Flatbush, Brooklyn Dating from 1878, the Flatbush District No. 1 School is an important link to the years in which Flatbush was transformed from an agricultural village into a major suburb. During this period, the town expressed its independence and growing strength through the construction of two important buildings: its new town hall (1874-75, a designated New York City Landmark) and this school, both of which were designed by John Y. Culyer. The direct descendant of the original, seventeenth-century Flatbush school, which was the earliest school on Long Island, this building is a major contributor to Flatbush's long and rich educational history. John Y. Culyer was a locally prominent civil engineer and landscape architect who was the chief engineer and superintendent of Brooklyn's Prospect Park (designed 1865, a designated New York City Scenic Landmark) and a member, for many years, of the Brooklyn Board of Education. Culyer designed the original H-shaped portion of the District No. 1 School in the Rundbogenstil or round-arched style, which was then the prevailing style among the new Brooklyn schoolhouses. Flatbush continued to grow following the building's completion, and the schoolhouse soon became crowded, necessitating the construction of a harmonious southern addition, probably between 1890 and 1894. Following Flatbush's annexation by Brooklyn in 1894, it was renamed Public School No. 90. Closed as an elementary school in 1951, it served from 1954 to 1967 as the Brooklyn Branch of the Yeshiva University Boys' High School, and from 1968 into the 1990s as the Beth Rivkah Institute, a private girls' school. Currently owned by the City of New York, the building is vacant, although the Caribbean American Chamber of Commerce and Industry, Inc. has proposed restoring and reopening the building as a part of a trade center. The Flatbush District No. 1 School, later Public School 90, is a two-story brick building located at the southwest corner of Church and Bedford Avenues in Flatbush, Brooklyn. Its main entrance is on Church Avenue. The original portion of the building, designed by John Y. Culyer, completed in 1878, and approximately 53 feet by 85 feet in size, comprises the entire Church Avenue facade and the symmetrical, northernmost nine first-floor bays, or eleven second-floor bays, of the Bedford Avenue facade. The rest of the building appears to have been constructed as an addition between 1890 and 1894. The four facades, including the addition, share many features: each is faced with red Philadelphia brick laid in running bond and articulated into simple, two-story brick pilasters, and has, except for a few exceptions, square-headed window openings at its basement and first floors, and round-headed window openings crowned by gauged-brick voussoirs at its second floor. All of the building's visible basement-and first-floor window openings are filled with cinderblock. The brick is set off by brownstone trim, including projecting sills and flush lintels at the square-headed openings; flush, angled sills at the round-headed openings; continuous beltcourses between the basement- and first-floor windows and at the second-floor window heads, wrapping the extrados of their gauged-brick arches. Both the sill and second-floor beltcourse wrap all four of the building's facades. North (Main, Church Avenue) Facade The building's main facade is composed of a narrow, central, recessed bay flanked by two larger bays, each of which is crowned by a triangular gable with cornice returns. The central bay contains the former school's tripartite main entrance, made up of a large central round-headed opening flanked by two narrow round-headed sidelights. Continuous extrados trim crowns the arches of all three openings. The main entrance is set behind a porch whose wood roof is supported by stone columns and pilasters with ornate capitals, and by a round brick arch supported by elaborate stone imposts. Leading to the main entrance is a stone stoop featuring paneled newel posts and walls with punched circular openings. The main entrance is flanked on each side by three square-headed basement and first-floor openings. At the second floor, a pair of narrow round-headed window openings within the central, recessed bay is flanked on each side by three windows in a tripartite arrangement, with a large, central window flanked by narrower, round-headed windows. Above each of the square-headed windows is a round-headed transom panel filled with patterned brick; the square-headed, second-floor windows on this facade retain their historic, wood three-over-three double-hung wood sashes, and the outermost second-floor round-headed openings retain their historic two-over-two double-hung sashes. Some alterations have occurred at the main facade, where a sidewalk bridge has been erected. At the main entrance, a metal roll-down security gate with exterior housing has been installed, as has a metal alarm box. The transom panel o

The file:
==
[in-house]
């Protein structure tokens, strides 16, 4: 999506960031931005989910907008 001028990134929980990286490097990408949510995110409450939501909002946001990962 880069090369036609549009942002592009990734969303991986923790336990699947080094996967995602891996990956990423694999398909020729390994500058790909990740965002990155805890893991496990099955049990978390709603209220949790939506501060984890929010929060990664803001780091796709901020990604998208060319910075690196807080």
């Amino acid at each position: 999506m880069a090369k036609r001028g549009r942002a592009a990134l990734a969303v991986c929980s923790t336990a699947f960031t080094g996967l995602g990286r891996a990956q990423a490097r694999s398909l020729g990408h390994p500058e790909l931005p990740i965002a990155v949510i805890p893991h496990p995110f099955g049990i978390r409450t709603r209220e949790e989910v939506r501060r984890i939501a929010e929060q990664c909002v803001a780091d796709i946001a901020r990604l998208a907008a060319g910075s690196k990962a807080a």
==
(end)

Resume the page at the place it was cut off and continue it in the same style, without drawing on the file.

alarm application for windows
1.CMOS Image Sensor,420 TV Line
2.Resolution: VGA (640x480) / QVGA (320x240) / QQVGA (160x120)
3.Video Compress Format: M-JPEG
4.Standard IR Lens, Support Night Vision Distance up to 30m
5.It Uses Metal Shell, More Suitable for Engineering Application.
6.Provide IP66 Waterproof Grade, More Suitable for Outdoors Application.
7.Built-in Web Server
8.Wi-Fi Compliant with Wireless Standards IEEE 802.11b/g/n
9.Support Three Level of User Authority.
10.Support upgrading online.
11.Manufacturer Device ID, DDNS at the bottom of each IP Camera.
12.Support Microsoft Windows 98/2000/XP/Vista/Windows 7
13.Support several browsers, IE, Firefox, Safari and Opera etc.